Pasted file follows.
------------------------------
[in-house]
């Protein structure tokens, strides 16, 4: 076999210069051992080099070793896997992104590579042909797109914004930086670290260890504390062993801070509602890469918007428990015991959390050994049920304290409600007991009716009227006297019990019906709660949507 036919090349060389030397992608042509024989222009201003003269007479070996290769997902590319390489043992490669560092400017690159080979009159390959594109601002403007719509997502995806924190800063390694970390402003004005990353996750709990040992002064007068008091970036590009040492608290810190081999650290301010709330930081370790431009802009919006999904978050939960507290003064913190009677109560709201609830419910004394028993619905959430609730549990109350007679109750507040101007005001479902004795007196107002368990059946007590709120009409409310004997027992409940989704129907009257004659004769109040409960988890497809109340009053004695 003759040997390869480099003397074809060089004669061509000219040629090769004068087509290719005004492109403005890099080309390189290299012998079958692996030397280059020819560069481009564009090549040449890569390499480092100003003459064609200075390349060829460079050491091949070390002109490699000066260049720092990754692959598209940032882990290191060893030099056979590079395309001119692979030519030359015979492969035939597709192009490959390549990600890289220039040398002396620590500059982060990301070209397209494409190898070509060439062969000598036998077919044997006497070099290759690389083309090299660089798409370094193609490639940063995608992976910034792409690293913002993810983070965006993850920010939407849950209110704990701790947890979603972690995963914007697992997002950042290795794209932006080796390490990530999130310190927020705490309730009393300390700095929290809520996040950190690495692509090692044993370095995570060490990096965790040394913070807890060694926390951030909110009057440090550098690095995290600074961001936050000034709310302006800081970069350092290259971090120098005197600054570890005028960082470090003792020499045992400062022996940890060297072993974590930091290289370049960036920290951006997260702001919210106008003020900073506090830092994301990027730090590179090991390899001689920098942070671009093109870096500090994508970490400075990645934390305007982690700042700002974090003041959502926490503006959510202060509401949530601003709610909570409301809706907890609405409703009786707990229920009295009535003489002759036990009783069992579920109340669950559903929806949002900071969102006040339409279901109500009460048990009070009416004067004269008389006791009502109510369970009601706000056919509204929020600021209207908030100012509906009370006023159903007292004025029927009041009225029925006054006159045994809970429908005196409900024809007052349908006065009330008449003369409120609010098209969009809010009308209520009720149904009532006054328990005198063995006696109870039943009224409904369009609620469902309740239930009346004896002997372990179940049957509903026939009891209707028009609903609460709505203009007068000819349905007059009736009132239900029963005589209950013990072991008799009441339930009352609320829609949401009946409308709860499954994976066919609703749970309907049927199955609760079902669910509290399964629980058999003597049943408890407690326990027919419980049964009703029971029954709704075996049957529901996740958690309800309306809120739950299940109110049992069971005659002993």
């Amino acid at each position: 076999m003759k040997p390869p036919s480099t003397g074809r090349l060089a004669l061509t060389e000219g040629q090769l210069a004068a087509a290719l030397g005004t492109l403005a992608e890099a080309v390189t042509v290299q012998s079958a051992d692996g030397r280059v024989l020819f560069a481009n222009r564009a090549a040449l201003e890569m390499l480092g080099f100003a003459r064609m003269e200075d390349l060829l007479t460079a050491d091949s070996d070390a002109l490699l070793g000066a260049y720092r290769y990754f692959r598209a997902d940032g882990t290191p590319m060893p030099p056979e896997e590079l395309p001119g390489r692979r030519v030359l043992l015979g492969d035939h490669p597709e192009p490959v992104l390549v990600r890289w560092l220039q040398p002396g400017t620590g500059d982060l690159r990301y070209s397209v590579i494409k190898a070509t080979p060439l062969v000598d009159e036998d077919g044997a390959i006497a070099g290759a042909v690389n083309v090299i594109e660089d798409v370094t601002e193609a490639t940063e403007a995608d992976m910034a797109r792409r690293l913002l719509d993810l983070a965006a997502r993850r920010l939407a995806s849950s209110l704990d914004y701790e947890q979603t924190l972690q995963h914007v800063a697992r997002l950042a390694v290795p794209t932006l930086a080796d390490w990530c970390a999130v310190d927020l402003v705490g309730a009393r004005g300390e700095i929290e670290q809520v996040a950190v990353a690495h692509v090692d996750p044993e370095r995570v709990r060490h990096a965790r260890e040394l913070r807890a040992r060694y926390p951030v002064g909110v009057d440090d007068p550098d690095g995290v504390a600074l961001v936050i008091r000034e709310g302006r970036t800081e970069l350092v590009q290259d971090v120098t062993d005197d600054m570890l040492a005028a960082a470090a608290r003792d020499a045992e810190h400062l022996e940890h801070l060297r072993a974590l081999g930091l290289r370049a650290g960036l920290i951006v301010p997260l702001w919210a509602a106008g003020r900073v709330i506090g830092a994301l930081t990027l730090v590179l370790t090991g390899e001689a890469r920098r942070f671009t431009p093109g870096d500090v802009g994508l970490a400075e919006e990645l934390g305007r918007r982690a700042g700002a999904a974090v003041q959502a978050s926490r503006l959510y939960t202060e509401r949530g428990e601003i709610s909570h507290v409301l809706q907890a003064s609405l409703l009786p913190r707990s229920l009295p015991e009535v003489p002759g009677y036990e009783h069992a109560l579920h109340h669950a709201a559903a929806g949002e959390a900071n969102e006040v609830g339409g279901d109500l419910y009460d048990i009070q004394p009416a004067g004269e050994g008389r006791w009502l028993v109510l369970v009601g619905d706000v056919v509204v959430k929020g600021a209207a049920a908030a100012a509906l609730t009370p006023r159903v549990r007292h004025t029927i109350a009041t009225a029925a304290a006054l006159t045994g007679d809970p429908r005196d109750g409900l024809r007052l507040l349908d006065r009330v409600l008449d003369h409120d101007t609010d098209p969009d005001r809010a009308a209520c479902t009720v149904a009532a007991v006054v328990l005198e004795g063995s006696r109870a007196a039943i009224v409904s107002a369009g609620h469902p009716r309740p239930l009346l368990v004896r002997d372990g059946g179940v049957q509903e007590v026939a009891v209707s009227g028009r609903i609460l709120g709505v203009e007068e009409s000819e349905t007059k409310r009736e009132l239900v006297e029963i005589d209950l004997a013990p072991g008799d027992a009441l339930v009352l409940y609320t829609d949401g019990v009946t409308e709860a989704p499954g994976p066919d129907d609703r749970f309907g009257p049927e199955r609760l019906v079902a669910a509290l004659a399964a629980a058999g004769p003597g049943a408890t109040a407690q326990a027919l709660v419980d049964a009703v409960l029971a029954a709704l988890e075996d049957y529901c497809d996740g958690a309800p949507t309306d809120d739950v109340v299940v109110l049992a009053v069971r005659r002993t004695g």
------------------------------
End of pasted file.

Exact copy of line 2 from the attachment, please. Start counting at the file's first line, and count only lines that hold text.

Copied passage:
């Protein structure tokens, strides 16, 4: 076999210069051992080099070793896997992104590579042909797109914004930086670290260890504390062993801070509602890469918007428990015991959390050994049920304290409600007991009716009227006297019990019906709660949507 036919090349060389030397992608042509024989222009201003003269007479070996290769997902590319390489043992490669560092400017690159080979009159390959594109601002403007719509997502995806924190800063390694970390402003004005990353996750709990040992002064007068008091970036590009040492608290810190081999650290301010709330930081370790431009802009919006999904978050939960507290003064913190009677109560709201609830419910004394028993619905959430609730549990109350007679109750507040101007005001479902004795007196107002368990059946007590709120009409409310004997027992409940989704129907009257004659004769109040409960988890497809109340009053004695 003759040997390869480099003397074809060089004669061509000219040629090769004068087509290719005004492109403005890099080309390189290299012998079958692996030397280059020819560069481009564009090549040449890569390499480092100003003459064609200075390349060829460079050491091949070390002109490699000066260049720092990754692959598209940032882990290191060893030099056979590079395309001119692979030519030359015979492969035939597709192009490959390549990600890289220039040398002396620590500059982060990301070209397209494409190898070509060439062969000598036998077919044997006497070099290759690389083309090299660089798409370094193609490639940063995608992976910034792409690293913002993810983070965006993850920010939407849950209110704990701790947890979603972690995963914007697992997002950042290795794209932006080796390490990530999130310190927020705490309730009393300390700095929290809520996040950190690495692509090692044993370095995570060490990096965790040394913070807890060694926390951030909110009057440090550098690095995290600074961001936050000034709310302006800081970069350092290259971090120098005197600054570890005028960082470090003792020499045992400062022996940890060297072993974590930091290289370049960036920290951006997260702001919210106008003020900073506090830092994301990027730090590179090991390899001689920098942070671009093109870096500090994508970490400075990645934390305007982690700042700002974090003041959502926490503006959510202060509401949530601003709610909570409301809706907890609405409703009786707990229920009295009535003489002759036990009783069992579920109340669950559903929806949002900071969102006040339409279901109500009460048990009070009416004067004269008389006791009502109510369970009601706000056919509204929020600021209207908030100012509906009370006023159903007292004025029927009041009225029925006054006159045994809970429908005196409900024809007052349908006065009330008449003369409120609010098209969009809010009308209520009720149904009532006054328990005198063995006696109870039943009224409904369009609620469902309740239930009346004896002997372990179940049957509903026939009891209707028009609903609460709505203009007068000819349905007059009736009132239900029963005589209950013990072991008799009441339930009352609320829609949401009946409308709860499954994976066919609703749970309907049927199955609760079902669910509290399964629980058999003597049943408890407690326990027919419980049964009703029971029954709704075996049957529901996740958690309800309306809120739950299940109110049992069971005659002993």